Rediscovering Biking in Your 80s

Andrea Learned is a climate action communications strategist and writer, with a 30 year history of city biking while living in places like Portland, OR, Burlington, VT and now, Seattle, WA.  An avid fan of Nutcase, she reached out to us this year to share the inspirational story of her father who just took up cycling again in his 80s.  Find out how he came back to cycling in her piece below...

Andrea Learned

Back to Biking In Your 80s

I have a vague memory of watching my dad ride off to work one Michigan spring in the early 1970s. I also remember his period of doing that didn’t last long. Like so many people who have the benefits of biking firmly in mind, life got in the way.

Fast-forward 40 years, to the regular summer week where our family gathers at a house on Lake Michigan. After watching us kids (all in our 50s by now) and grandkids heading out for fun bike rides on not-so-great rentals after so long, my dad was inspired to get back in the saddle.

So, on his 3-hour drive home from that beach vacation in 2015, he pulled over to a bike shop and bought his first bike in decades. Of course, dad was astounded at just how far the comfort and technology of bikes had come in all that time. Who knew?! 

Never Too Late

My dad has always been pretty active and aware of his fitness, but his later late Type II diabetes diagnoses really caught his attention. Exercise would for then on really have to be intentional. Using weights and doing stretches in the basement was one thing, but being able to head outside on a glorious spring day was a whole other thing.

Here’s what he told me:

Sitting on an exercise bike at the health club pales in comparison to riding around Ann Arbor’s streets, when the weather allows. I’m seeing my community with whole new eyes and having great conversations when I stop for rests. I am definitely reminded of how much fun I had riding a bike as a kid, but I may get even more out of it now.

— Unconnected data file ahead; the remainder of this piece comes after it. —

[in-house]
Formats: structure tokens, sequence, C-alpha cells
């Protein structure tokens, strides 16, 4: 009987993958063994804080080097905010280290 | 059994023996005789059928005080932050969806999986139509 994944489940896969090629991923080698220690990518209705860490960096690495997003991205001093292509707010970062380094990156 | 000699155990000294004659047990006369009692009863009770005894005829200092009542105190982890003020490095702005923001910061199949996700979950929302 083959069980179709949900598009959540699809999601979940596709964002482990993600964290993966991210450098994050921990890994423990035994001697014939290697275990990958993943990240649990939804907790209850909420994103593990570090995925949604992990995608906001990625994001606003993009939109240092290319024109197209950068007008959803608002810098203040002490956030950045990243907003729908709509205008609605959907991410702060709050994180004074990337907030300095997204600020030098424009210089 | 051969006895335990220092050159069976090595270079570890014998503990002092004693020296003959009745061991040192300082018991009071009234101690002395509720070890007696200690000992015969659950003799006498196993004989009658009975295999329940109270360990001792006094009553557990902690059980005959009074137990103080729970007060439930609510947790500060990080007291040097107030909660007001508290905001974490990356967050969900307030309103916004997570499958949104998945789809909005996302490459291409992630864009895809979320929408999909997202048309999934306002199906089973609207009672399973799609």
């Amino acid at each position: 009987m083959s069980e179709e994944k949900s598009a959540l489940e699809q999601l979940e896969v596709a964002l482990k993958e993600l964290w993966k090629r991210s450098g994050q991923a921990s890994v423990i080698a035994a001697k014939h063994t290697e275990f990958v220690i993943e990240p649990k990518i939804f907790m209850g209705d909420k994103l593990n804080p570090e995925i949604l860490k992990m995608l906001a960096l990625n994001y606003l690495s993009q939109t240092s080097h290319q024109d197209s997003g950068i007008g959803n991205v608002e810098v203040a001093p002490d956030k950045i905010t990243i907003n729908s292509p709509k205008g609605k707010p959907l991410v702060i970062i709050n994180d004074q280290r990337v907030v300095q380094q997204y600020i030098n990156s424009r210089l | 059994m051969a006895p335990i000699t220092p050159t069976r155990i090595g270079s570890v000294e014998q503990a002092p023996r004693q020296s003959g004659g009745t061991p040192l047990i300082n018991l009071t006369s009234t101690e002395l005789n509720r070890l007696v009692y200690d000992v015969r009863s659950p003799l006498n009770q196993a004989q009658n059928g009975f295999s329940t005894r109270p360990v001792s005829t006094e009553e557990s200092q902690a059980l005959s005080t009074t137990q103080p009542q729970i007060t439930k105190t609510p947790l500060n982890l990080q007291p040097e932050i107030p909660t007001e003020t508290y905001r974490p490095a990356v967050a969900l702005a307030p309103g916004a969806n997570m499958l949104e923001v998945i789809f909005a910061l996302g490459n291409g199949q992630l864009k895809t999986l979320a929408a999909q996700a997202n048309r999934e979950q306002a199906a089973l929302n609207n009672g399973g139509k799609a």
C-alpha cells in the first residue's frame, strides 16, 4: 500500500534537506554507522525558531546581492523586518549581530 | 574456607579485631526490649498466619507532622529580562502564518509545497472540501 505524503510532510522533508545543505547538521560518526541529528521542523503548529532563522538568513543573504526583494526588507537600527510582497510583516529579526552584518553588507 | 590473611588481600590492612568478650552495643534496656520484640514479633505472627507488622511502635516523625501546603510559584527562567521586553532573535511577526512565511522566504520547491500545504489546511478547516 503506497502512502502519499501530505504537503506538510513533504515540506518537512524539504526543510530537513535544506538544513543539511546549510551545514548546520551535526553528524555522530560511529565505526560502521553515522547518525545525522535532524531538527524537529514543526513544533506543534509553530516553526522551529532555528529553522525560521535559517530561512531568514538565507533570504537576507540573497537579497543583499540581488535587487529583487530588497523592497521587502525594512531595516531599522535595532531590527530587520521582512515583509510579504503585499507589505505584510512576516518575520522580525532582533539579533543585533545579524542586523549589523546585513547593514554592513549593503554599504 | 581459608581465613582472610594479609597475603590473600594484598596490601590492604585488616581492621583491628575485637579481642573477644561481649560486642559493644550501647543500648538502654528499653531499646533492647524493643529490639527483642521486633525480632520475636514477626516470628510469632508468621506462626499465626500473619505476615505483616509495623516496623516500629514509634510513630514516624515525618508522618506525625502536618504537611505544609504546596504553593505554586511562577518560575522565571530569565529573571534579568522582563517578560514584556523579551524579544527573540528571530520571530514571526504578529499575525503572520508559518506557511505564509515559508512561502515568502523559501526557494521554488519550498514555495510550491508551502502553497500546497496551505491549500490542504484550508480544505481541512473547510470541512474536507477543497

Safety First

The other part of this story is that my dad’s profession (he retired at the ripe old age of 80) is medicine. He had a long, enjoyable career as a practicing physician, with his last twenty or so being at the University of Michigan Medical School. I bring this up because we kids (there are four of us) always got the safety spiel as we got into new sports or activities growing up. So much so, we often rolled our eyes at him (did other kids have to deal with this?!).

We all likely made it through sporty childhoods thanks to learning about safety from him. And, needless to say, for a guy in his senior years who had tried to help many a bicycle or motorcycle accident victim in his work, safety while bike riding was of the utmost concern.

This is how he put it:
Back in my days in hospital ERs, we used to call bikes and motorcycles “donor cycles” out of the sheer frustration that we saw so many needless head traumas. With that background, I definitely made sure my kids had consistent helmet wearing habits, of course! And now, as what I’d call a “senior cycler,” a fall of any sort can easily turn into something much more serious. A helmet adds a significant layer of protection, so I’m happy that the technology keeps improving and their styles are making it hipper to be seen wearing them!


Exercise, Freedom, and Fun

If you are reading this, you’re likely already in the bike riding “choir.” But, perhaps you hadn’t yet thought about the difference it might make to encourage an older family member to give it a try. Watching my dad get re-energized about exercise, in general, and seeing the whole new perspective it gives him on his Michigan community, has been magical. His “gamification” gene has also emerged. Like so many fitness app-focused people today, dad loves to keep me posted on how many miles he’s now riding via regular text messages.

Finally, and most selfishly rewarding from MY perspective, his biking means we have a whole new fun activity to do together when my parents visit me in Seattle (golf is the go-to activity with my mom). Last summer, we rode a decent stretch of the Burke Gilman trail. After a leisurely ride and broad-ranging conversation, we stopped at a lovely trail-side bistro to meet up with mom for Sunday lunch. You can’t beat that.